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J M Coetzee: Waiting for the Barbarians
The narrator is a magistrate in a small, out of the way settlement on the frontier between two countries. On the one side is his country – the Empire – and on the other, the barbarians. The barbarians have always been quiet and caused little trouble for the magistrate except for petty crimes but now there is talk of unrest. Maybe some of the different barbarian tribes have united. Colonel Joll from the Third Bureau is sent out to”interrogate” prisoners. The magistrate’s easy life is now disrupted as the Colonel goes on an expedition to find prisoners to interrogate.
The war against the barbarians intensifies including, of course, the use of barbaric methods but the magistrate, a poor petty official waiting out his retirement, is out of his depth. He tries to assist the barbarians but, when he makes a trip out into his territory to visit them, he is arrested for consorting with the enemy. He is tormented and humiliated by Joll and his men but never brought to trial but then Joll and his men go off hunting the barbarians and the magistrate drifts back into his old ways. Do the barbarians exist? Will Joll and his men capture them? It doesn’t really matter for Coetzee is concerned not with a war against barbarians but the inner effects of such a war, how it changes the those making war, makes them barbarians. Of course, the analogy here is clear – the barbarians are the blacks and the magistrate, Joll and Co are the whites in South Africa – but it could be anywhere, anywhere where we have created an enemy.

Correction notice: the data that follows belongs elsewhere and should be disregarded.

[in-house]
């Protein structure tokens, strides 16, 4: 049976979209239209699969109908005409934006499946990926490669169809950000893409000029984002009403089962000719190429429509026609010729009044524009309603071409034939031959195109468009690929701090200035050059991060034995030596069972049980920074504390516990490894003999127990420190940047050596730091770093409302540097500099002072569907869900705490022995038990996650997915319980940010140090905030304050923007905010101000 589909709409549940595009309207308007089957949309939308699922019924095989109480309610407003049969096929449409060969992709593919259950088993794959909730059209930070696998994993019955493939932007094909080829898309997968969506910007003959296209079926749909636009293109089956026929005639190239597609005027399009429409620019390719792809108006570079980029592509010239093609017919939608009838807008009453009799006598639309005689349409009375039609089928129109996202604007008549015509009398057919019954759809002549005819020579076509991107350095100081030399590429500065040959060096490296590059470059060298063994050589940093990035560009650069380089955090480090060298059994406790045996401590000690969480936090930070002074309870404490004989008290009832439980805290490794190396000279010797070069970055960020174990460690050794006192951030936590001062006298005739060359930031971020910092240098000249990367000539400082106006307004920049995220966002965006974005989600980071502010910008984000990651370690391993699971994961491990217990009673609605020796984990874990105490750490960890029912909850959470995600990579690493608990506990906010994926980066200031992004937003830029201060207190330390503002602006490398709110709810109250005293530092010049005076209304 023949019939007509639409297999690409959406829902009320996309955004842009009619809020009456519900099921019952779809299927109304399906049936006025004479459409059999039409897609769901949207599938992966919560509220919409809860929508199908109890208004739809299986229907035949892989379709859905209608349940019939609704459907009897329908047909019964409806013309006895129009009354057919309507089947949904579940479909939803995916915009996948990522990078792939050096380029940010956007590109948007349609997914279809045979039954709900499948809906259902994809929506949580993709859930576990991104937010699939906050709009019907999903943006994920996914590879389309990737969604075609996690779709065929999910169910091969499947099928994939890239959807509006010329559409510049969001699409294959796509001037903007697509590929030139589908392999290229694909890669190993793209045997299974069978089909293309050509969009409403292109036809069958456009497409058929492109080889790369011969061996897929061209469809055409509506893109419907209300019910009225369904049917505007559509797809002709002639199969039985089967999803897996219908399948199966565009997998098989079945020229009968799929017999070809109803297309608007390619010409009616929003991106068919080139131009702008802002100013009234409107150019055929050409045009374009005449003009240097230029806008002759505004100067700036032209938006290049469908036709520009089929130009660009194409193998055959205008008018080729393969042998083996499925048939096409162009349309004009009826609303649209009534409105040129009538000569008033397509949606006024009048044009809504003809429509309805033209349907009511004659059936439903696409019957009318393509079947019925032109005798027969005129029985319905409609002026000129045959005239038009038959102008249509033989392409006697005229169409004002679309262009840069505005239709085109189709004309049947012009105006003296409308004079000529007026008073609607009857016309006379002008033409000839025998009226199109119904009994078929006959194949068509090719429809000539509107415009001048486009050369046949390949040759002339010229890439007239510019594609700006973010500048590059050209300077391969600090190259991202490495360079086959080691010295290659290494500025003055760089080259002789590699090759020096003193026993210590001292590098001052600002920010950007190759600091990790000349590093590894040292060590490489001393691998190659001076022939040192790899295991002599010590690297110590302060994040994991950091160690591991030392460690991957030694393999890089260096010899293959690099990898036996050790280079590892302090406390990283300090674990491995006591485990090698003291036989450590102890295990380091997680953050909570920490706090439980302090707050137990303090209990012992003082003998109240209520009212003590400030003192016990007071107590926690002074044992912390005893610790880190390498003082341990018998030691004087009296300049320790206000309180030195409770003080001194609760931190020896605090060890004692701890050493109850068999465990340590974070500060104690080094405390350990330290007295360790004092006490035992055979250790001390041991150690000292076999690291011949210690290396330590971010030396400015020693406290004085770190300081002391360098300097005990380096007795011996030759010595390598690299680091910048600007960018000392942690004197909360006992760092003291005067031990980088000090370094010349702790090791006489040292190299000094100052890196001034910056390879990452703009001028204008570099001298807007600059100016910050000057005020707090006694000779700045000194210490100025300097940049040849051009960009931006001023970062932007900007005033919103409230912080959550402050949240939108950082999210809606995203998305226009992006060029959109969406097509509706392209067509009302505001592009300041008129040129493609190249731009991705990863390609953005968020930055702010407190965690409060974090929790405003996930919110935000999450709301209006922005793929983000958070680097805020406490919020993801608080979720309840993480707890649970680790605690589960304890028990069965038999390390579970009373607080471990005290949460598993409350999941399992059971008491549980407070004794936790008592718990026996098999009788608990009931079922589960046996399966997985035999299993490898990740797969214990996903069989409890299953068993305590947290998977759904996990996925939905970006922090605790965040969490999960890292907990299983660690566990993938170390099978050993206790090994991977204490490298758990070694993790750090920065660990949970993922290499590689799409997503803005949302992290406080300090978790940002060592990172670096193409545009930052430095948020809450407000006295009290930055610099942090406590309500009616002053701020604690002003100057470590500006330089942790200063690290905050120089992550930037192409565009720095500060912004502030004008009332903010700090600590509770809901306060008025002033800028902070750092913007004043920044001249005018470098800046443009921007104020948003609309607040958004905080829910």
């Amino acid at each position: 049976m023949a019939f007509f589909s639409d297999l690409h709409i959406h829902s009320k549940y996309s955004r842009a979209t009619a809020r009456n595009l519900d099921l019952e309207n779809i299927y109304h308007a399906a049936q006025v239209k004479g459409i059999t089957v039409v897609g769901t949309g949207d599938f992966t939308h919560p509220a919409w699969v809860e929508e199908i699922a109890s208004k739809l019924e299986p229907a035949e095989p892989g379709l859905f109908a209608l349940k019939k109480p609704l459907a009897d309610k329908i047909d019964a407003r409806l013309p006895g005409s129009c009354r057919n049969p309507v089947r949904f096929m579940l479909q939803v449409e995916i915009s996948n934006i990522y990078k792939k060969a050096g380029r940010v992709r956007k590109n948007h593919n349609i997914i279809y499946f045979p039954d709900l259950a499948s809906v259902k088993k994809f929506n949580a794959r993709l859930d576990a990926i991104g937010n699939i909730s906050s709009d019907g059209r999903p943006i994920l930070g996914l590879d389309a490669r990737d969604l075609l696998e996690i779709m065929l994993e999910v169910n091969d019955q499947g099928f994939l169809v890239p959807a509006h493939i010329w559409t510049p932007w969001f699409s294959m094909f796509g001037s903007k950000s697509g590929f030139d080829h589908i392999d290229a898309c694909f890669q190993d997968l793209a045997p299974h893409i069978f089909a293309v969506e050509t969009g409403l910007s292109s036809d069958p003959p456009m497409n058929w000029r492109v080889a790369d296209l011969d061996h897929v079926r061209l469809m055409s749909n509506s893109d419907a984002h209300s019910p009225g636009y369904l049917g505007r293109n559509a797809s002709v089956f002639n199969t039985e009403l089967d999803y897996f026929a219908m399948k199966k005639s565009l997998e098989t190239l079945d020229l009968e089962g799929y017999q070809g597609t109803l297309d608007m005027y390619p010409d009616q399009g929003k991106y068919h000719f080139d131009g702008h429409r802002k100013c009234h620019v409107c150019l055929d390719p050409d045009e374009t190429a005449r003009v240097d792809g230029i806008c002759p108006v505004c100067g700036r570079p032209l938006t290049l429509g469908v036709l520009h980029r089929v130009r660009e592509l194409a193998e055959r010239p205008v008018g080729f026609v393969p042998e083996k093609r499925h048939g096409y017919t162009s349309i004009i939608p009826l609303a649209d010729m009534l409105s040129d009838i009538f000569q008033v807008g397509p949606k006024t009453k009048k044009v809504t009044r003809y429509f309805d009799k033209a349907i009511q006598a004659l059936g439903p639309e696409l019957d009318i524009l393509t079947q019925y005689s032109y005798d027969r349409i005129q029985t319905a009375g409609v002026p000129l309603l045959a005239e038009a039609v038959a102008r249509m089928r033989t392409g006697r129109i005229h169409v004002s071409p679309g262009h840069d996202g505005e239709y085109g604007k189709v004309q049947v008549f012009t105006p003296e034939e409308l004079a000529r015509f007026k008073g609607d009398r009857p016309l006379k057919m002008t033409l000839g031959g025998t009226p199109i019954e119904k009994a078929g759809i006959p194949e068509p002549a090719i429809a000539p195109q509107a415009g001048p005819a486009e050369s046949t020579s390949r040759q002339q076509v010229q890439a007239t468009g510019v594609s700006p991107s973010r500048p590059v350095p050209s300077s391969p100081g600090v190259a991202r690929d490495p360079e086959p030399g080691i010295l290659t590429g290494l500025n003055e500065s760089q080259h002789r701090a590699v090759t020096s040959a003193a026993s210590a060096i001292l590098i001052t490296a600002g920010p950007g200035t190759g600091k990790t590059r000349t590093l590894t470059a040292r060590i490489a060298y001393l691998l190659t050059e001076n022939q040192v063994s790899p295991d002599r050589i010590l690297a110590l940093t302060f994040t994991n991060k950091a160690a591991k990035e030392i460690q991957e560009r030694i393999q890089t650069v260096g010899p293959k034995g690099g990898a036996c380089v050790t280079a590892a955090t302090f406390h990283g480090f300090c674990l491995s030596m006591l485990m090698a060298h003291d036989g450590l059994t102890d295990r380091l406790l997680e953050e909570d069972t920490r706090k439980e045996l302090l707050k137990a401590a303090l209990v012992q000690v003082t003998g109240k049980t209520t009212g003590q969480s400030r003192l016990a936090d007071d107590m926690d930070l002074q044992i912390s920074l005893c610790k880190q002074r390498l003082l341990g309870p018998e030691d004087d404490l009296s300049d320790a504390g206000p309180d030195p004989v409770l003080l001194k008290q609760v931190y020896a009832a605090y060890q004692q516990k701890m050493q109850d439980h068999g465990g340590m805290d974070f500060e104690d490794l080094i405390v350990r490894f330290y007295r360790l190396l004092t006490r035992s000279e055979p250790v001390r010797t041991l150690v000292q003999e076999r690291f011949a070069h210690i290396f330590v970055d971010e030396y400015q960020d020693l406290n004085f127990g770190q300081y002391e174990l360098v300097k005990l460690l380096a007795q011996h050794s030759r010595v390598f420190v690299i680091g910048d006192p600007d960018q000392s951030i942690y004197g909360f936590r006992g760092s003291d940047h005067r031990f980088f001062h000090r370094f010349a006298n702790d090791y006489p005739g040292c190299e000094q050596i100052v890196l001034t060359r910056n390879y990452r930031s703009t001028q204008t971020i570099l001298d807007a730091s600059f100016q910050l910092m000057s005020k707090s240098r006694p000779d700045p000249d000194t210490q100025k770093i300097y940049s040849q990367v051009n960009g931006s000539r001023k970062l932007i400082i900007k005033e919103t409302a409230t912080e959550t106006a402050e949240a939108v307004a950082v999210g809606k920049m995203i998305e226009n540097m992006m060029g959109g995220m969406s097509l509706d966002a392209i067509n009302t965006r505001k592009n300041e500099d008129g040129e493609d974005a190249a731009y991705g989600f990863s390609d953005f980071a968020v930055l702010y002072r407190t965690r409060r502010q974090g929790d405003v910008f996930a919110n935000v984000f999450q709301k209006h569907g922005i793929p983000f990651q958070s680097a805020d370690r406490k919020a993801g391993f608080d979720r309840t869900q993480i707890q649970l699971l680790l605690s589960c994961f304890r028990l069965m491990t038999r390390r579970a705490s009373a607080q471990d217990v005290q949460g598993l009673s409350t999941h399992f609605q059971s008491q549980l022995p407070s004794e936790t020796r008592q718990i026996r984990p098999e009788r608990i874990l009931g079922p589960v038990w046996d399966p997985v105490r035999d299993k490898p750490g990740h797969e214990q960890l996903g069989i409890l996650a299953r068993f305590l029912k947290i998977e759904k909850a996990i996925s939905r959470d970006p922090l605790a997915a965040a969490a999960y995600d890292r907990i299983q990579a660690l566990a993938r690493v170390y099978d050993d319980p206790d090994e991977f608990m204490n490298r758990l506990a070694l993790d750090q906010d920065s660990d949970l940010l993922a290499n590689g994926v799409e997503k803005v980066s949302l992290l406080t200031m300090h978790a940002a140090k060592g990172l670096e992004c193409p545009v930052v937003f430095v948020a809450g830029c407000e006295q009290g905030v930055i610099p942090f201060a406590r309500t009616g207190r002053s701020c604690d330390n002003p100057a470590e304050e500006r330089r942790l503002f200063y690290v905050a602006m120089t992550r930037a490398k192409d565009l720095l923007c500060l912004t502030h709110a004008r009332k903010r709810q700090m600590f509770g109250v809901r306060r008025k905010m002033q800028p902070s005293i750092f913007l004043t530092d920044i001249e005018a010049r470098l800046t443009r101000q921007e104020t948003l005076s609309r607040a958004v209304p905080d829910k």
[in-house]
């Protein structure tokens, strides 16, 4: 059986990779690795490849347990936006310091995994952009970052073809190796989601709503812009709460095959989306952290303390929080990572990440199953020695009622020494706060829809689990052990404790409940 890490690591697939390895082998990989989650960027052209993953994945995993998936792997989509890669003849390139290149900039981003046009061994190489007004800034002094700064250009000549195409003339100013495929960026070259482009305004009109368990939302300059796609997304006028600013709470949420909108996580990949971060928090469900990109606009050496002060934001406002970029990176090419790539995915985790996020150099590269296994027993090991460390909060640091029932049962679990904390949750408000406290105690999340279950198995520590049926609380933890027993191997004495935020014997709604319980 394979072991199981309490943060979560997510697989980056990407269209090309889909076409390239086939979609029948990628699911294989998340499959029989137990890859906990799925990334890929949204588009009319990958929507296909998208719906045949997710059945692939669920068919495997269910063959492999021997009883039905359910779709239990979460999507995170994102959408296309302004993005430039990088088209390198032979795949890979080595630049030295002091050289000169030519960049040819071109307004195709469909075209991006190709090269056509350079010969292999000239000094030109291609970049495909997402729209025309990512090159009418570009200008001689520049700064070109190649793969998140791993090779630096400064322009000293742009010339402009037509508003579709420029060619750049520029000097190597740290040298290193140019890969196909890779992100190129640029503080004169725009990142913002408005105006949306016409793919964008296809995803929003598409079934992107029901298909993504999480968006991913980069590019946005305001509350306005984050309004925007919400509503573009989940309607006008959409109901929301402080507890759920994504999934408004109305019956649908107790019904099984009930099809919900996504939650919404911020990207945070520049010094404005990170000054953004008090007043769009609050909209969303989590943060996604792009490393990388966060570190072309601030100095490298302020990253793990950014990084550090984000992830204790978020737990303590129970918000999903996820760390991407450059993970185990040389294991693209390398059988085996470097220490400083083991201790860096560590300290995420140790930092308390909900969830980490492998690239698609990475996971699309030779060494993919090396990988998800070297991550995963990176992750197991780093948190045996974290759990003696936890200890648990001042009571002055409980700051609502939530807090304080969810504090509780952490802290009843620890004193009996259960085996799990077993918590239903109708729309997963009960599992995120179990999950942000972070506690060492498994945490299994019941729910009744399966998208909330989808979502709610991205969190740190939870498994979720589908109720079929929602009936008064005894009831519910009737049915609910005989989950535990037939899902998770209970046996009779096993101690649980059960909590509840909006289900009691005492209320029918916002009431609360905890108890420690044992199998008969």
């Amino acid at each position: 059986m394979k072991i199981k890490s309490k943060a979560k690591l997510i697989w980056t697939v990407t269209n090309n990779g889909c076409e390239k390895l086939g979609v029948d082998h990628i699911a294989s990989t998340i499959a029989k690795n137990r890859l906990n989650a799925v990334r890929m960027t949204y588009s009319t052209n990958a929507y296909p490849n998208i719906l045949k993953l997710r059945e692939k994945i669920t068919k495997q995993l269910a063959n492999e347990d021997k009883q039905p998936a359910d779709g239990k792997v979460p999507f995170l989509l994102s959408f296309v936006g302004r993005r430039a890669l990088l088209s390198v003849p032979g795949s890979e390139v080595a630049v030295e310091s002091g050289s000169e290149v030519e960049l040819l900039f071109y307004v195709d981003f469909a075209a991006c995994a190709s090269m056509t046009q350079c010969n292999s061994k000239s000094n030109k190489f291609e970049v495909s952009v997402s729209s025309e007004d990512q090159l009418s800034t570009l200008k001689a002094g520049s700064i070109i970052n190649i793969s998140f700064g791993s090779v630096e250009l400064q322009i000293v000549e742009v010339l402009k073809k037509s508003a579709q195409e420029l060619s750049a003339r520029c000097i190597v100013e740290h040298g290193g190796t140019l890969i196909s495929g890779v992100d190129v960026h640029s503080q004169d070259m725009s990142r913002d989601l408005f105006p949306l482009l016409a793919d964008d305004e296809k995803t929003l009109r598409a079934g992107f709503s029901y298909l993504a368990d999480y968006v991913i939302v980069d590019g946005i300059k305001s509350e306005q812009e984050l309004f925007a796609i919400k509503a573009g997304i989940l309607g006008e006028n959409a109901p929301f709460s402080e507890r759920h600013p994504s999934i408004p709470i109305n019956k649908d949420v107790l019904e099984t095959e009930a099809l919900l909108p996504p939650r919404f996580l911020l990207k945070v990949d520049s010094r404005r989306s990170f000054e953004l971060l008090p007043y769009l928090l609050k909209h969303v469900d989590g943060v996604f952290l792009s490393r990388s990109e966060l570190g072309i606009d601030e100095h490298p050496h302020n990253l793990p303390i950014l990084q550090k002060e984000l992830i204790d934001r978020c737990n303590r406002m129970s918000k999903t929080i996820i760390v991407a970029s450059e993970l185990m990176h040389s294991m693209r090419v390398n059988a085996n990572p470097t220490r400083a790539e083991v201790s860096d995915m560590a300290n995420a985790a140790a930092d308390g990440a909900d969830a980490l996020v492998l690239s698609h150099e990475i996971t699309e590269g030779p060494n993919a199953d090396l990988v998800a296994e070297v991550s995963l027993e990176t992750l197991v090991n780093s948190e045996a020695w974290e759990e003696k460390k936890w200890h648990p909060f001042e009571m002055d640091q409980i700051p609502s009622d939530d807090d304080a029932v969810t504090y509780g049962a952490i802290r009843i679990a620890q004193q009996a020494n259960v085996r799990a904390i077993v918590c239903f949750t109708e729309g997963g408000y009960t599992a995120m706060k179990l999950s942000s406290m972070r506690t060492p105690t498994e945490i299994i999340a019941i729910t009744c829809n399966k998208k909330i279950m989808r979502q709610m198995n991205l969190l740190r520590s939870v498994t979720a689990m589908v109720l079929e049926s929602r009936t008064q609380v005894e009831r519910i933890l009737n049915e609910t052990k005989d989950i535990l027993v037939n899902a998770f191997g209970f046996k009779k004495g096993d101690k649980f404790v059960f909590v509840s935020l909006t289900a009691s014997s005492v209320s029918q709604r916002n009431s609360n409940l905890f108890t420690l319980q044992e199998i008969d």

First published 1980 by Secker and Warburg